2. Sway back posture- In this type of posture, there is forward head, hyper-extension of the cervical spine, flexion of the thoracic spine, lumbar spine extension, posterior tilt of the pelvis, hip and knee hyper-extension and ankle slightly plantar flexed.

  3. Flat back posture- In this type of posture, there is forward head, extension of the cervical spine, extension of the thoracic spine, loss of lumbar lordosis and posterior pelvic tilt.

  4. Forward head posture - Describes the shift of the head forward with the chin poking out. It is caused by increased flexion of the lower cervical spine and upper thoracic spine with increased extension of the upper cervical spine and extension of the occipital on C1.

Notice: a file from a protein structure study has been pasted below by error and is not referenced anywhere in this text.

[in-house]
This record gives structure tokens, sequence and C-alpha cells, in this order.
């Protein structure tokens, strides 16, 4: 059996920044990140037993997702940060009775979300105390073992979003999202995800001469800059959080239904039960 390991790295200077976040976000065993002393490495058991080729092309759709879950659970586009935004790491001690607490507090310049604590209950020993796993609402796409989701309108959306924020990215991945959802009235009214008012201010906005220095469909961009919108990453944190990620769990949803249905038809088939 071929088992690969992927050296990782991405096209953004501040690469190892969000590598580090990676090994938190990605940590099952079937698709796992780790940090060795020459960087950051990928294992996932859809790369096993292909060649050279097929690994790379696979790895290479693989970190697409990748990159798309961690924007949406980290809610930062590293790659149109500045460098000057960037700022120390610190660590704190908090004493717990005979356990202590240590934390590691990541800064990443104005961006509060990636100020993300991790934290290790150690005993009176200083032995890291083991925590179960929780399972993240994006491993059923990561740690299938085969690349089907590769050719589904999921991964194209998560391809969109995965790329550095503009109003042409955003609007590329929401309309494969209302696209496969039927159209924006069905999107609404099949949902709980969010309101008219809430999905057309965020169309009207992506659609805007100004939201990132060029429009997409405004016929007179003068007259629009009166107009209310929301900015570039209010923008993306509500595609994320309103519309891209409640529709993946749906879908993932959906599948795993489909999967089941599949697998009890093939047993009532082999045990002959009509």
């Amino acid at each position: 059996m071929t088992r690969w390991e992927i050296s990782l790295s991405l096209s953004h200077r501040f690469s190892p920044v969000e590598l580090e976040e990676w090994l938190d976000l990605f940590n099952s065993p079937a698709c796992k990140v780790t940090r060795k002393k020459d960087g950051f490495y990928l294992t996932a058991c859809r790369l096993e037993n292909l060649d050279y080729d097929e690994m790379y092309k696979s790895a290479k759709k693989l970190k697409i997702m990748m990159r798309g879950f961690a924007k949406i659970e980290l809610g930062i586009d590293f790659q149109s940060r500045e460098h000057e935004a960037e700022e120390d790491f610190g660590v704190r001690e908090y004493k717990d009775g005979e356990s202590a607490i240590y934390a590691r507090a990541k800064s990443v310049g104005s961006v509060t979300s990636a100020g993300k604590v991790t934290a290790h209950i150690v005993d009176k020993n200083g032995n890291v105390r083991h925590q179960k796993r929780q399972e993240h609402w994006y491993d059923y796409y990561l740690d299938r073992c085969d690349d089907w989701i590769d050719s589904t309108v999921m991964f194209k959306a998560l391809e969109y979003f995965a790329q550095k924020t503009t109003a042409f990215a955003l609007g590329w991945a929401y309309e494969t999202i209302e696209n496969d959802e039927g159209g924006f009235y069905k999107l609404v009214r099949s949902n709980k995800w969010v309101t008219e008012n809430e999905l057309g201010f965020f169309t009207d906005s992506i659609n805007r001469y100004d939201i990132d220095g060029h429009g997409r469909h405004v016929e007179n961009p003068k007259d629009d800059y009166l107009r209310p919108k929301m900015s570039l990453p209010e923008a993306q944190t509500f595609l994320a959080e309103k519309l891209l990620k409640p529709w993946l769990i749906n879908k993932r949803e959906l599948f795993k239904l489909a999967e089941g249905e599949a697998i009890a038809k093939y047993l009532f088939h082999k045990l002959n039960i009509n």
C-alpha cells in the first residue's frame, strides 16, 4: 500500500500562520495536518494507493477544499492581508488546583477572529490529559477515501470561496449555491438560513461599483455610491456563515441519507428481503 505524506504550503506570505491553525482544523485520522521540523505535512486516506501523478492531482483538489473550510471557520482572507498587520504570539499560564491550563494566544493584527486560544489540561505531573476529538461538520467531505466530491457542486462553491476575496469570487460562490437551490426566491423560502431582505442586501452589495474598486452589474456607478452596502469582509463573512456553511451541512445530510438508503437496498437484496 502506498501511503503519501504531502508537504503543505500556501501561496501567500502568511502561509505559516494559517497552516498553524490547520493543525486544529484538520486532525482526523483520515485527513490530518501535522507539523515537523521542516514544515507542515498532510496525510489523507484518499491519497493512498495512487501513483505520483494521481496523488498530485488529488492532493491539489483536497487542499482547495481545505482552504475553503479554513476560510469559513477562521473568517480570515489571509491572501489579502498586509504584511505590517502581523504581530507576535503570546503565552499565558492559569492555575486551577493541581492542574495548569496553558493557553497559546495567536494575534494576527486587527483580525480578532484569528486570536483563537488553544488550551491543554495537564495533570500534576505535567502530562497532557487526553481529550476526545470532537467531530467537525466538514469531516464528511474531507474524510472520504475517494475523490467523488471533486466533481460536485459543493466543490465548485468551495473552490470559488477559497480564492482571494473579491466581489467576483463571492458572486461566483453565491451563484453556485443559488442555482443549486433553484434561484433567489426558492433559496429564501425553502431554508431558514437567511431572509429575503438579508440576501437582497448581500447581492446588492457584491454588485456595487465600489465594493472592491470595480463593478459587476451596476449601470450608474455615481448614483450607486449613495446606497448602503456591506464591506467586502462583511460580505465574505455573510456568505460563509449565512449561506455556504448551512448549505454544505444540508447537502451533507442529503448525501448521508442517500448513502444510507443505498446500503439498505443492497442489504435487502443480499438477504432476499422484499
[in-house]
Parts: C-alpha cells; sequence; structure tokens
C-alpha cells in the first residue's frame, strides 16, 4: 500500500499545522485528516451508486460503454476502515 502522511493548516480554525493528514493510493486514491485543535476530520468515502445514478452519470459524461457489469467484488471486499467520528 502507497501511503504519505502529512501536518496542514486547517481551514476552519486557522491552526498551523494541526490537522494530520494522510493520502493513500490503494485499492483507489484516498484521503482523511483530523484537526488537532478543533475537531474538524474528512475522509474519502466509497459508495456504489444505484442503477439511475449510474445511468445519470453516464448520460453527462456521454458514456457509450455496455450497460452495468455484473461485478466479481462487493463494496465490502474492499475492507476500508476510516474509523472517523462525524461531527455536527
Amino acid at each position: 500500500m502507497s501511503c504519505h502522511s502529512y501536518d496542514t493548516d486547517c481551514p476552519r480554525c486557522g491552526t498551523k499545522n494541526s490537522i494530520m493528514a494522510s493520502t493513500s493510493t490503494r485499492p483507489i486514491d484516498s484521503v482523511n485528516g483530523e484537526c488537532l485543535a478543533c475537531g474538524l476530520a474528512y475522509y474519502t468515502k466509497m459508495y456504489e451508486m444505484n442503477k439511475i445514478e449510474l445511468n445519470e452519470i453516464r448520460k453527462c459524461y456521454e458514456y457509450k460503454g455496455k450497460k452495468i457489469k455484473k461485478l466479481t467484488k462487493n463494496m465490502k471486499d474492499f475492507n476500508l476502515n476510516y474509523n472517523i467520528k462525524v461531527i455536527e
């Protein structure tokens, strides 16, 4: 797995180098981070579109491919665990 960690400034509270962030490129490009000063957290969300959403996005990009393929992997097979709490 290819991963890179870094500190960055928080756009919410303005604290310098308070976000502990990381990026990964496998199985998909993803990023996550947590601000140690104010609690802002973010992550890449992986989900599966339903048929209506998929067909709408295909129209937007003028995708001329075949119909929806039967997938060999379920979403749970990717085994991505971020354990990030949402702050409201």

5. Scoliosis - A deviation of the normal vertical line of the spine, consisting of a lateral curvature and rotation of the vertebrae. Scoliosis is considered when there is at least 10° of spinal angulations on the posterior-anterior radiograph associated with vertebral rotation. This is a three dimensional C or S shaped sideways curve of the spine.

  6. Kyphosis - An increased convex curve observed in the thoracic or sacral regions of the spine. Physical, mental and social. In the field of medicine, researchers and physicians have often used health-related quality of life concept, which specifically focuses on the impact of an illness and/or treatment on patient’s perception of their status of health and on subjective well-being or satisfaction with life. We have described the Quality of Life of post-stroke patients and their caregivers in our first report, Quality of Life in Multiple Sclerosis and QOL in Alzheimer Disease7